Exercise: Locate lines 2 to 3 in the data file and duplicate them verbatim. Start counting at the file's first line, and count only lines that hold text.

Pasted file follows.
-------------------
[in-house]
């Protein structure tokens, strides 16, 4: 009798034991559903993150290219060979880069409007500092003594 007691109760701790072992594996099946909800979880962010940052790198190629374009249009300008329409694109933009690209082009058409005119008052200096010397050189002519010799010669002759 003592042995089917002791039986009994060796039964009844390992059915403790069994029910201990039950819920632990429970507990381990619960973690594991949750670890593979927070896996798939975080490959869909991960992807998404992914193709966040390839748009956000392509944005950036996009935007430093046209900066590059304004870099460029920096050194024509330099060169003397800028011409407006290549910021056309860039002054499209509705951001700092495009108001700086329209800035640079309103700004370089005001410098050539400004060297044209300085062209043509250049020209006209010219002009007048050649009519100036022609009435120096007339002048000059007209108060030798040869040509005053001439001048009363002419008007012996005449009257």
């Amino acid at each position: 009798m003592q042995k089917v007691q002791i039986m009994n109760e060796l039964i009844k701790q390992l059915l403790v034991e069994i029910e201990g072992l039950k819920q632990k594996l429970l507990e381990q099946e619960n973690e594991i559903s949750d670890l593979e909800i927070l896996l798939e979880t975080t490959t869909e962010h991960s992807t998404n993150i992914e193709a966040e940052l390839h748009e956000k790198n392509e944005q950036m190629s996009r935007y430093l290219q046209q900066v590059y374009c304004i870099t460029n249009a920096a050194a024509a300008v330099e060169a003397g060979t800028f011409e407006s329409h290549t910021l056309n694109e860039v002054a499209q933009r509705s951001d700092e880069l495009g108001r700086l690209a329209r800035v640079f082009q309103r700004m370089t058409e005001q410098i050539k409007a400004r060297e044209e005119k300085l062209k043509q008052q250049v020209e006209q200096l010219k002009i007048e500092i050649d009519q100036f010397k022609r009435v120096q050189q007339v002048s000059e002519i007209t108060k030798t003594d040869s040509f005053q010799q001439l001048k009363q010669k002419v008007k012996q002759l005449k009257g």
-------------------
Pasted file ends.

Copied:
């Protein structure tokens, strides 16, 4: 009798034991559903993150290219060979880069409007500092003594 007691109760701790072992594996099946909800979880962010940052790198190629374009249009300008329409694109933009690209082009058409005119008052200096010397050189002519010799010669002759 003592042995089917002791039986009994060796039964009844390992059915403790069994029910201990039950819920632990429970507990381990619960973690594991949750670890593979927070896996798939975080490959869909991960992807998404992914193709966040390839748009956000392509944005950036996009935007430093046209900066590059304004870099460029920096050194024509330099060169003397800028011409407006290549910021056309860039002054499209509705951001700092495009108001700086329209800035640079309103700004370089005001410098050539400004060297044209300085062209043509250049020209006209010219002009007048050649009519100036022609009435120096007339002048000059007209108060030798040869040509005053001439001048009363002419008007012996005449009257």
């Amino acid at each position: 009798m003592q042995k089917v007691q002791i039986m009994n109760e060796l039964i009844k701790q390992l059915l403790v034991e069994i029910e201990g072992l039950k819920q632990k594996l429970l507990e381990q099946e619960n973690e594991i559903s949750d670890l593979e909800i927070l896996l798939e979880t975080t490959t869909e962010h991960s992807t998404n993150i992914e193709a966040e940052l390839h748009e956000k790198n392509e944005q950036m190629s996009r935007y430093l290219q046209q900066v590059y374009c304004i870099t460029n249009a920096a050194a024509a300008v330099e060169a003397g060979t800028f011409e407006s329409h290549t910021l056309n694109e860039v002054a499209q933009r509705s951001d700092e880069l495009g108001r700086l690209a329209r800035v640079f082009q309103r700004m370089t058409e005001q410098i050539k409007a400004r060297e044209e005119k300085l062209k043509q008052q250049v020209e006209q200096l010219k002009i007048e500092i050649d009519q100036f010397k022609r009435v120096q050189q007339v002048s000059e002519i007209t108060k030798t003594d040869s040509f005053q010799q001439l001048k009363q010669k002419v008007k012996q002759l005449k009257g």